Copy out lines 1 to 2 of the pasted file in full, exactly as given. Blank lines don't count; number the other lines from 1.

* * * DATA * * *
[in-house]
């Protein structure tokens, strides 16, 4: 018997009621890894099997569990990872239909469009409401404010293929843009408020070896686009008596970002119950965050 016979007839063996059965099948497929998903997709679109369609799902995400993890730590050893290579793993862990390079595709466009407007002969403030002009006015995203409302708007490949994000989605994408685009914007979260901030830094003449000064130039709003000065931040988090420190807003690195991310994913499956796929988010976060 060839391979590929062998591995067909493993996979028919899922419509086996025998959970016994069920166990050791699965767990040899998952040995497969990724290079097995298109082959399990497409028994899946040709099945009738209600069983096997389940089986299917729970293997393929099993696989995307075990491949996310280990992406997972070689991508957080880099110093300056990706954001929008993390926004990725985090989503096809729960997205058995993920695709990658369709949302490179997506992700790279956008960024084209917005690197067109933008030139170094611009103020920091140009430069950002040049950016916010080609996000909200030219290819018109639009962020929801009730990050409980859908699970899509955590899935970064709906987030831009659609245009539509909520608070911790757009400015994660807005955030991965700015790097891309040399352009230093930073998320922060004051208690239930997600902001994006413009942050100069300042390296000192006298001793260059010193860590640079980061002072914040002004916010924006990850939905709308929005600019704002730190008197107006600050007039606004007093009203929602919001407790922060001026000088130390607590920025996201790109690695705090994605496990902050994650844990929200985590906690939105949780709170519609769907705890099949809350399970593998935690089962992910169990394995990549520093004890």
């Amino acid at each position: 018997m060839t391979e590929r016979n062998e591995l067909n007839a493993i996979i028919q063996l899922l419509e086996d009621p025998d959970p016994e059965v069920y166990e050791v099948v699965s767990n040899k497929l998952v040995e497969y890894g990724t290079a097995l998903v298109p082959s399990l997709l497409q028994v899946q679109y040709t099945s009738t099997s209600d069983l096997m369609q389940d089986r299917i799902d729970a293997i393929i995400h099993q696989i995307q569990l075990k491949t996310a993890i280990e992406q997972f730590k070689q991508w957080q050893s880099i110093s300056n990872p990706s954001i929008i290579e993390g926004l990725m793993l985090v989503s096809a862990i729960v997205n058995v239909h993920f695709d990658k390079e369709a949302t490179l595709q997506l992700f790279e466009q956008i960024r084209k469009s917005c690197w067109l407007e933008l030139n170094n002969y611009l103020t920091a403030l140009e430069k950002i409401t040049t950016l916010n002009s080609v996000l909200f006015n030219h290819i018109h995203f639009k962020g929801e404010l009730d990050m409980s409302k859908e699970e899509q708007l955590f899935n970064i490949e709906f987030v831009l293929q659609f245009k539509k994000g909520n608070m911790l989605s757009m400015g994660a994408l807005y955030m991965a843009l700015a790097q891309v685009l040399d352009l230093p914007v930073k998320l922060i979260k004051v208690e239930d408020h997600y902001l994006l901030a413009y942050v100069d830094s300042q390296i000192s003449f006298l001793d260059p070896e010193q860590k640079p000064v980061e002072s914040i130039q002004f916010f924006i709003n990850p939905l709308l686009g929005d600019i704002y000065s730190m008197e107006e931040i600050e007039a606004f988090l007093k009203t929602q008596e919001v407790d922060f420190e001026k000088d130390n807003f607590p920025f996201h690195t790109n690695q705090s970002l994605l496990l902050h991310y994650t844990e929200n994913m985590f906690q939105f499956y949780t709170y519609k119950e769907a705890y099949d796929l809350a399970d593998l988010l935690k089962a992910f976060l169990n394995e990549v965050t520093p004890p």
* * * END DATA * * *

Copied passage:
[in-house]
């Protein structure tokens, strides 16, 4: 018997009621890894099997569990990872239909469009409401404010293929843009408020070896686009008596970002119950965050 016979007839063996059965099948497929998903997709679109369609799902995400993890730590050893290579793993862990390079595709466009407007002969403030002009006015995203409302708007490949994000989605994408685009914007979260901030830094003449000064130039709003000065931040988090420190807003690195991310994913499956796929988010976060 060839391979590929062998591995067909493993996979028919899922419509086996025998959970016994069920166990050791699965767990040899998952040995497969990724290079097995298109082959399990497409028994899946040709099945009738209600069983096997389940089986299917729970293997393929099993696989995307075990491949996310280990992406997972070689991508957080880099110093300056990706954001929008993390926004990725985090989503096809729960997205058995993920695709990658369709949302490179997506992700790279956008960024084209917005690197067109933008030139170094611009103020920091140009430069950002040049950016916010080609996000909200030219290819018109639009962020929801009730990050409980859908699970899509955590899935970064709906987030831009659609245009539509909520608070911790757009400015994660807005955030991965700015790097891309040399352009230093930073998320922060004051208690239930997600902001994006413009942050100069300042390296000192006298001793260059010193860590640079980061002072914040002004916010924006990850939905709308929005600019704002730190008197107006600050007039606004007093009203929602919001407790922060001026000088130390607590920025996201790109690695705090994605496990902050994650844990929200985590906690939105949780709170519609769907705890099949809350399970593998935690089962992910169990394995990549520093004890």